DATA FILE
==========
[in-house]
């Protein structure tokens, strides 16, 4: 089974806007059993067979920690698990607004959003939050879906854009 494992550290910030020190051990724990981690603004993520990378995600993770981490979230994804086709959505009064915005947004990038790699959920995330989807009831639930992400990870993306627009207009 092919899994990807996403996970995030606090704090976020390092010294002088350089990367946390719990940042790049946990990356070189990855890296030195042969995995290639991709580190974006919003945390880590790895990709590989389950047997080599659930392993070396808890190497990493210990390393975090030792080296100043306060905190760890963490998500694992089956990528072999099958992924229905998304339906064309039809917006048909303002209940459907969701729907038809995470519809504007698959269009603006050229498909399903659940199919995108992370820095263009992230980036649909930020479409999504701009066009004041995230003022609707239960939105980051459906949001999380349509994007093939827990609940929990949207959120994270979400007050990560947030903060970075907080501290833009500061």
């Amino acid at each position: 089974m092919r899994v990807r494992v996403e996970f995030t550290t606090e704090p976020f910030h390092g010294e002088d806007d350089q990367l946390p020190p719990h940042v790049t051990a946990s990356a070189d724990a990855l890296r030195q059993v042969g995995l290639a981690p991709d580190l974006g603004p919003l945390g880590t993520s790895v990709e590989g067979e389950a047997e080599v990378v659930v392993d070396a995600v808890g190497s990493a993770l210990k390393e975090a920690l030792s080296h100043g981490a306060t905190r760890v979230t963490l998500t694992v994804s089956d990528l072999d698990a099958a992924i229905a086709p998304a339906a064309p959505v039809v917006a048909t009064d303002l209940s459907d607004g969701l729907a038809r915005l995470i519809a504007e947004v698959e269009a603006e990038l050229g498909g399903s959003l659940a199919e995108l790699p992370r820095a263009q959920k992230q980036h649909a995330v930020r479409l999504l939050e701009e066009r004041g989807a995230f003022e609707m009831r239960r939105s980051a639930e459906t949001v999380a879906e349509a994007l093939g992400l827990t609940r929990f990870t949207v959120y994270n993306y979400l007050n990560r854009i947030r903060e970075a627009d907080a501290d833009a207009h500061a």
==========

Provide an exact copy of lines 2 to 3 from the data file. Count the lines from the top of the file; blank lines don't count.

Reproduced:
């Protein structure tokens, strides 16, 4: 089974806007059993067979920690698990607004959003939050879906854009 494992550290910030020190051990724990981690603004993520990378995600993770981490979230994804086709959505009064915005947004990038790699959920995330989807009831639930992400990870993306627009207009 092919899994990807996403996970995030606090704090976020390092010294002088350089990367946390719990940042790049946990990356070189990855890296030195042969995995290639991709580190974006919003945390880590790895990709590989389950047997080599659930392993070396808890190497990493210990390393975090030792080296100043306060905190760890963490998500694992089956990528072999099958992924229905998304339906064309039809917006048909303002209940459907969701729907038809995470519809504007698959269009603006050229498909399903659940199919995108992370820095263009992230980036649909930020479409999504701009066009004041995230003022609707239960939105980051459906949001999380349509994007093939827990609940929990949207959120994270979400007050990560947030903060970075907080501290833009500061």
């Amino acid at each position: 089974m092919r899994v990807r494992v996403e996970f995030t550290t606090e704090p976020f910030h390092g010294e002088d806007d350089q990367l946390p020190p719990h940042v790049t051990a946990s990356a070189d724990a990855l890296r030195q059993v042969g995995l290639a981690p991709d580190l974006g603004p919003l945390g880590t993520s790895v990709e590989g067979e389950a047997e080599v990378v659930v392993d070396a995600v808890g190497s990493a993770l210990k390393e975090a920690l030792s080296h100043g981490a306060t905190r760890v979230t963490l998500t694992v994804s089956d990528l072999d698990a099958a992924i229905a086709p998304a339906a064309p959505v039809v917006a048909t009064d303002l209940s459907d607004g969701l729907a038809r915005l995470i519809a504007e947004v698959e269009a603006e990038l050229g498909g399903s959003l659940a199919e995108l790699p992370r820095a263009q959920k992230q980036h649909a995330v930020r479409l999504l939050e701009e066009r004041g989807a995230f003022e609707m009831r239960r939105s980051a639930e459906t949001v999380a879906e349509a994007l093939g992400l827990t609940r929990f990870t949207v959120y994270n993306y979400l007050n990560r854009i947030r903060e970075a627009d907080a501290d833009a207009h500061a």